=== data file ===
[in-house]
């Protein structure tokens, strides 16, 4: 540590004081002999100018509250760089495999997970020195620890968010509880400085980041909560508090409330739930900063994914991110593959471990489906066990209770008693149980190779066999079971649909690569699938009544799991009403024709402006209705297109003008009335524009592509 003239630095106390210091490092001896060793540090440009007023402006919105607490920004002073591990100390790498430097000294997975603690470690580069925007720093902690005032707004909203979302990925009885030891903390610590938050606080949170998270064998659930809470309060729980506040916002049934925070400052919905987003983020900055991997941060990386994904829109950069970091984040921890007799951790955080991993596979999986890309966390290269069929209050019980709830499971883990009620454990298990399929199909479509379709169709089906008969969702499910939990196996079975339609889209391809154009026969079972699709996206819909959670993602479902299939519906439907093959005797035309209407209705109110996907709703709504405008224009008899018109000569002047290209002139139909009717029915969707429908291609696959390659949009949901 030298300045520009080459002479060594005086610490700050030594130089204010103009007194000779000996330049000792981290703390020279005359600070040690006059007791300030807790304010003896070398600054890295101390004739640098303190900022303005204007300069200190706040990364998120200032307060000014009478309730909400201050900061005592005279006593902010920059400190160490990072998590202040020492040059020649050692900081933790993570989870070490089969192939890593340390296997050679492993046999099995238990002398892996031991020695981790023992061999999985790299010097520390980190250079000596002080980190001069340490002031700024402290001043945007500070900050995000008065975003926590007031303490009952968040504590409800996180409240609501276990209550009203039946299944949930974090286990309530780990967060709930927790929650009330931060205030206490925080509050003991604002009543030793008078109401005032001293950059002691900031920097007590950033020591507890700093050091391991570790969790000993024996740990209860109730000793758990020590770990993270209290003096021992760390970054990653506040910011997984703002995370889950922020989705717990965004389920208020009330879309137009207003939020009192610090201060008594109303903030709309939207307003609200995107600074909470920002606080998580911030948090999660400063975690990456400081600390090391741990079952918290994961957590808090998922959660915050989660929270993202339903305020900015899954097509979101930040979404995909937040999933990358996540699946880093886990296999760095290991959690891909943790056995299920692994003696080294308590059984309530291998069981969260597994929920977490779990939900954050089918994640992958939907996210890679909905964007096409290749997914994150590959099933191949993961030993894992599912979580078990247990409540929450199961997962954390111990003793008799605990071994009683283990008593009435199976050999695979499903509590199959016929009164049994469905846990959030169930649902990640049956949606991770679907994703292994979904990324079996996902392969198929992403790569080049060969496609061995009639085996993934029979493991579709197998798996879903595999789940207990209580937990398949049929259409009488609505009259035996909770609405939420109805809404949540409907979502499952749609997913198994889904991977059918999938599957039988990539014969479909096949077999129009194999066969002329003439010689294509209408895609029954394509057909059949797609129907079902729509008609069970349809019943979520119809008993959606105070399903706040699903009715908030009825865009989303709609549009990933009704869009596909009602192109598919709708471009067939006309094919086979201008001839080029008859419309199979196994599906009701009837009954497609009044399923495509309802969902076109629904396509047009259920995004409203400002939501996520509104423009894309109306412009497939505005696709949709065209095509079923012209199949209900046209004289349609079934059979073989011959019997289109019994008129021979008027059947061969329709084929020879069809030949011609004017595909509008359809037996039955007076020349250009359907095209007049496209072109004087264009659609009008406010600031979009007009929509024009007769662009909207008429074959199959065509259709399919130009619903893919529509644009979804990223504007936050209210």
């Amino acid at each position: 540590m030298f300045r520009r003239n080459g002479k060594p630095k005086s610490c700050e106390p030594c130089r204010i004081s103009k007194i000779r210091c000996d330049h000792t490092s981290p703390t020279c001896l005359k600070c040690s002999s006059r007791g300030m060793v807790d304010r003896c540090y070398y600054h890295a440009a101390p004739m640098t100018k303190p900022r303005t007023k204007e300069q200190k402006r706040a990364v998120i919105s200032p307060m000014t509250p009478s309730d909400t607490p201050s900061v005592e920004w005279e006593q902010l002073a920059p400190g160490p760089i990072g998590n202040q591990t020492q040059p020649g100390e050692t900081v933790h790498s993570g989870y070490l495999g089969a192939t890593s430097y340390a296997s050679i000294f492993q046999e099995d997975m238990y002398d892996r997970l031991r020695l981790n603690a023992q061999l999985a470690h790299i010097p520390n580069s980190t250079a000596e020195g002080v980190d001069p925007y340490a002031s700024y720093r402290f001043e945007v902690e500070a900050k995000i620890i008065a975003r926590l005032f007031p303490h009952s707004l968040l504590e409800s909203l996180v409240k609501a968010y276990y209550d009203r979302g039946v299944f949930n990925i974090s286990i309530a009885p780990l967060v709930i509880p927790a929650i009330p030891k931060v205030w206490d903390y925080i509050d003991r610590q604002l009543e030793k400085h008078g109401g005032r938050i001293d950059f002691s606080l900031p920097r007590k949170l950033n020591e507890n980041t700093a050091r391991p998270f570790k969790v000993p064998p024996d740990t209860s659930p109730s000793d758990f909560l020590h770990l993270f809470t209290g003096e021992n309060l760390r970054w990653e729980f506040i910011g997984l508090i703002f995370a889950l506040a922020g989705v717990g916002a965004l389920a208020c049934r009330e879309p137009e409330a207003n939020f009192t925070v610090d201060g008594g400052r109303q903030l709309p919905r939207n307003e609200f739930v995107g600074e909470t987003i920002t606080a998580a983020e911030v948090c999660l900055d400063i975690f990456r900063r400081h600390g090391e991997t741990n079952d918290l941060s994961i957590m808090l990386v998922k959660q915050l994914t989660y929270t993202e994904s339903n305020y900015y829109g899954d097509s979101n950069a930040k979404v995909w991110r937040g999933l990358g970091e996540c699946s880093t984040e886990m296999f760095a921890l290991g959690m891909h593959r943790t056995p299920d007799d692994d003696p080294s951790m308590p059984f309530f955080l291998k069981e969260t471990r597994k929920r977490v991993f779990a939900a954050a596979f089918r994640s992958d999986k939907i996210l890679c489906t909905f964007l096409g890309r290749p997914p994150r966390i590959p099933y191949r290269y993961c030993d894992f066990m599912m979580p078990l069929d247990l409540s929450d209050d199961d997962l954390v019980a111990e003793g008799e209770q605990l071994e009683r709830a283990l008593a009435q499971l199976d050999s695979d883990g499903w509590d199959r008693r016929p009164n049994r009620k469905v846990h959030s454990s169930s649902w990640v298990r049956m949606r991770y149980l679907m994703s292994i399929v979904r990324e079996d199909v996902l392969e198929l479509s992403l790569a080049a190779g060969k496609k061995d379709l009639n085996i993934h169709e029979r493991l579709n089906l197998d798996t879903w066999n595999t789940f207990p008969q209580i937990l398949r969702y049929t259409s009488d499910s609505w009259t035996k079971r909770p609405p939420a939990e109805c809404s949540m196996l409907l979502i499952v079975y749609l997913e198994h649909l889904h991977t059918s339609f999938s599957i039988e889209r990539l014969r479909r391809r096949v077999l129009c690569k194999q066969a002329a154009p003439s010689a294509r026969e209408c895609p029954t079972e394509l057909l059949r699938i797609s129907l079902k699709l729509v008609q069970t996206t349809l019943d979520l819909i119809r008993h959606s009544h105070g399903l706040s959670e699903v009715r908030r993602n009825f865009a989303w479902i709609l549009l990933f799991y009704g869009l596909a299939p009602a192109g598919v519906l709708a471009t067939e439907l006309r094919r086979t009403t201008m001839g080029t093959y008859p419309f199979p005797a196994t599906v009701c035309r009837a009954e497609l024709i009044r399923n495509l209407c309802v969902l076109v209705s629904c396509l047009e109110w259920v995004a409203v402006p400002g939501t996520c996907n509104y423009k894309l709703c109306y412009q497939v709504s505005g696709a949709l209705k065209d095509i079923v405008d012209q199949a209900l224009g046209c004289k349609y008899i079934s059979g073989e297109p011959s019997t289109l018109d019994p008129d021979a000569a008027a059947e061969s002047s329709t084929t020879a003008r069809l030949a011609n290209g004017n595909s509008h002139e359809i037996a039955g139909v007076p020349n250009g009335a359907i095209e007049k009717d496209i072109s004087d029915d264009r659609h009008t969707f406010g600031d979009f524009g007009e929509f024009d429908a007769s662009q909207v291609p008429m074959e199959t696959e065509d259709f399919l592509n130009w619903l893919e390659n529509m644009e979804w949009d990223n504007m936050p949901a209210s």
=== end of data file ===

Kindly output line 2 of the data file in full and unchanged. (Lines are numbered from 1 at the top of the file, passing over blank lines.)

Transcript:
């Protein structure tokens, strides 16, 4: 540590004081002999100018509250760089495999997970020195620890968010509880400085980041909560508090409330739930900063994914991110593959471990489906066990209770008693149980190779066999079971649909690569699938009544799991009403024709402006209705297109003008009335524009592509 003239630095106390210091490092001896060793540090440009007023402006919105607490920004002073591990100390790498430097000294997975603690470690580069925007720093902690005032707004909203979302990925009885030891903390610590938050606080949170998270064998659930809470309060729980506040916002049934925070400052919905987003983020900055991997941060990386994904829109950069970091984040921890007799951790955080991993596979999986890309966390290269069929209050019980709830499971883990009620454990298990399929199909479509379709169709089906008969969702499910939990196996079975339609889209391809154009026969079972699709996206819909959670993602479902299939519906439907093959005797035309209407209705109110996907709703709504405008224009008899018109000569002047290209002139139909009717029915969707429908291609696959390659949009949901 030298300045520009080459002479060594005086610490700050030594130089204010103009007194000779000996330049000792981290703390020279005359600070040690006059007791300030807790304010003896070398600054890295101390004739640098303190900022303005204007300069200190706040990364998120200032307060000014009478309730909400201050900061005592005279006593902010920059400190160490990072998590202040020492040059020649050692900081933790993570989870070490089969192939890593340390296997050679492993046999099995238990002398892996031991020695981790023992061999999985790299010097520390980190250079000596002080980190001069340490002031700024402290001043945007500070900050995000008065975003926590007031303490009952968040504590409800996180409240609501276990209550009203039946299944949930974090286990309530780990967060709930927790929650009330931060205030206490925080509050003991604002009543030793008078109401005032001293950059002691900031920097007590950033020591507890700093050091391991570790969790000993024996740990209860109730000793758990020590770990993270209290003096021992760390970054990653506040910011997984703002995370889950922020989705717990965004389920208020009330879309137009207003939020009192610090201060008594109303903030709309939207307003609200995107600074909470920002606080998580911030948090999660400063975690990456400081600390090391741990079952918290994961957590808090998922959660915050989660929270993202339903305020900015899954097509979101930040979404995909937040999933990358996540699946880093886990296999760095290991959690891909943790056995299920692994003696080294308590059984309530291998069981969260597994929920977490779990939900954050089918994640992958939907996210890679909905964007096409290749997914994150590959099933191949993961030993894992599912979580078990247990409540929450199961997962954390111990003793008799605990071994009683283990008593009435199976050999695979499903509590199959016929009164049994469905846990959030169930649902990640049956949606991770679907994703292994979904990324079996996902392969198929992403790569080049060969496609061995009639085996993934029979493991579709197998798996879903595999789940207990209580937990398949049929259409009488609505009259035996909770609405939420109805809404949540409907979502499952749609997913198994889904991977059918999938599957039988990539014969479909096949077999129009194999066969002329003439010689294509209408895609029954394509057909059949797609129907079902729509008609069970349809019943979520119809008993959606105070399903706040699903009715908030009825865009989303709609549009990933009704869009596909009602192109598919709708471009067939006309094919086979201008001839080029008859419309199979196994599906009701009837009954497609009044399923495509309802969902076109629904396509047009259920995004409203400002939501996520509104423009894309109306412009497939505005696709949709065209095509079923012209199949209900046209004289349609079934059979073989011959019997289109019994008129021979008027059947061969329709084929020879069809030949011609004017595909509008359809037996039955007076020349250009359907095209007049496209072109004087264009659609009008406010600031979009007009929509024009007769662009909207008429074959199959065509259709399919130009619903893919529509644009979804990223504007936050209210």